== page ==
• Chemical analysis laboratory: The division of NRM is well equipped with state of art instruments, glassware and other consumables to conduct soil, plant and water analysis for chemical composition as well as quality parameters.
  • Post harvest processing: Facilities have been created for development of minimally processed food, shrink film and vacuum packaging, drying of plantation crop products and milling of cereals.
  • In addition to this software and hardware facilities are available for climate change studies, remote sensing data processing and GIS application.

Significant Achievements (recent)

Water management:

  • Harvesting of water through dug out or plastic lined ponds could be a boon for not only increasing cropping intensity but also for alleviating moisture stress to crops by supplemental irrigation. Therefore, institute developed / refined and popularised lining with different materials for effective control of seepage losses. The shelf life of lining material can be increased by lining the tank with plastic film and reinforced plaster (1:6) on sides and 15 cm thick soil layer at bottom for higher life period.
  • Optimization of supplemental irrigation schedule from water harvested in dugout ponds for crops like maize, green gram, sesame, ladies finger and chilli to increase the yield and profitability was carried out. 3 supplemental irrigation to maize at knee high, tassel initiation and grain filling stages, 2 irrigation at flowering, pod setting stages of green gram, 3 irrigation at 4-5 leaf stage, flowering, pod setting stages of sesame, 3 irrigation at early vegetative, flowering, fruit formation stages of ladies finger during post-monsoon season were optimum.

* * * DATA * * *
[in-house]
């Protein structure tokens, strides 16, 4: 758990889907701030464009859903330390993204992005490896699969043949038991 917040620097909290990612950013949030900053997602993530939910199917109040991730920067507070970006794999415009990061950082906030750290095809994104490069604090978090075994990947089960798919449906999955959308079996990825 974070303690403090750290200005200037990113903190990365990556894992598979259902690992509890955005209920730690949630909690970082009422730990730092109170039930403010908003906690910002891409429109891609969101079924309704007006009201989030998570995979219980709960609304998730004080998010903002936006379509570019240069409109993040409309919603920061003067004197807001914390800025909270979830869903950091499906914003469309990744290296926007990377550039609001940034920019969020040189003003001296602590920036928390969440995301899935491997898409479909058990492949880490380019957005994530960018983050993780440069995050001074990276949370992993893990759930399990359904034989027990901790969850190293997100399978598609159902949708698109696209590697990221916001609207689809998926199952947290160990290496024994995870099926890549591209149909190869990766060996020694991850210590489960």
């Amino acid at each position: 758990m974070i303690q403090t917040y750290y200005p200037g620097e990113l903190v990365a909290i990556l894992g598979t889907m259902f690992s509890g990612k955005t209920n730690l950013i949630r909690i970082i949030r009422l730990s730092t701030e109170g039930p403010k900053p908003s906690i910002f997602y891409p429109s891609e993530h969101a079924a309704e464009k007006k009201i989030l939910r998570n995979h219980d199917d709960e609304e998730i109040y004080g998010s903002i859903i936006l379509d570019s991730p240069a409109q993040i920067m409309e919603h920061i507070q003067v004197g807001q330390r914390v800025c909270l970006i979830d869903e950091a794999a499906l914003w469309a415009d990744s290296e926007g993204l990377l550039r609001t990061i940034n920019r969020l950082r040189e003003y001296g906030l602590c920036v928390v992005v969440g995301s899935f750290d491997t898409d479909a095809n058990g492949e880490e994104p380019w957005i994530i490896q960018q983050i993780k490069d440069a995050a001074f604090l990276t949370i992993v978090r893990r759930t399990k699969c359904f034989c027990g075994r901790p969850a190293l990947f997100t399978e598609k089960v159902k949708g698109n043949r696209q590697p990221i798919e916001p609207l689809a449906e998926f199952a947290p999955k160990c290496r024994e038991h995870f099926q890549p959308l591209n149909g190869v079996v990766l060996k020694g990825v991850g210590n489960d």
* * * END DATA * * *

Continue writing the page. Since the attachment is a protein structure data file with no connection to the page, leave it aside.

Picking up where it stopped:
• In A&N Islands, broad bed and furrow system (BBF) helps in crop diversification and multiple cropping to increase the overall farm productivity and income. The optimum size of BBF should be furrow width of 5-6m, bed of 3-4m and depth of 1m with 0.5m slope for stability. Different cropping systems for beds and furrows were evaluated and it was found that okra-amaranthus-chilli in beds recorded higher net return and B:C ratio of 4.3.In furrows, double cropping of rice with Singhi and magur resulted in maximum returns. Cropping intensity of rice areas can be increased from 100 % to 300% on the beds and up to 300 % on the furrows through this system.

Soil resource management and environmental assessment:

  • Soils resource assessment of rice growing areas revealed that the soil pH varied from 4.5 to 6.3, Exchange acidity from 1.7 to 3.6 cmol (+) kg soil-1 and ex Al3+ from 0.86 to 1.59 cmol (+) kg soil-1 indicating soil acidity as well as Al toxicity. The cation exchange capacity varied from 4.17 to 14.62 cmol (+) kg soil-1 indicating poor nutrient retention capacity of the soils. Salinity (4.0 - 5.9 dSm-1) along with acidity (pH 4.8 - 5.4) was found to be the major constraint in Dhanikari soil series which is classified as acid saline soils. Based on the severity of constraints five different fertility capability classes were delineated and suitable management options were suggested.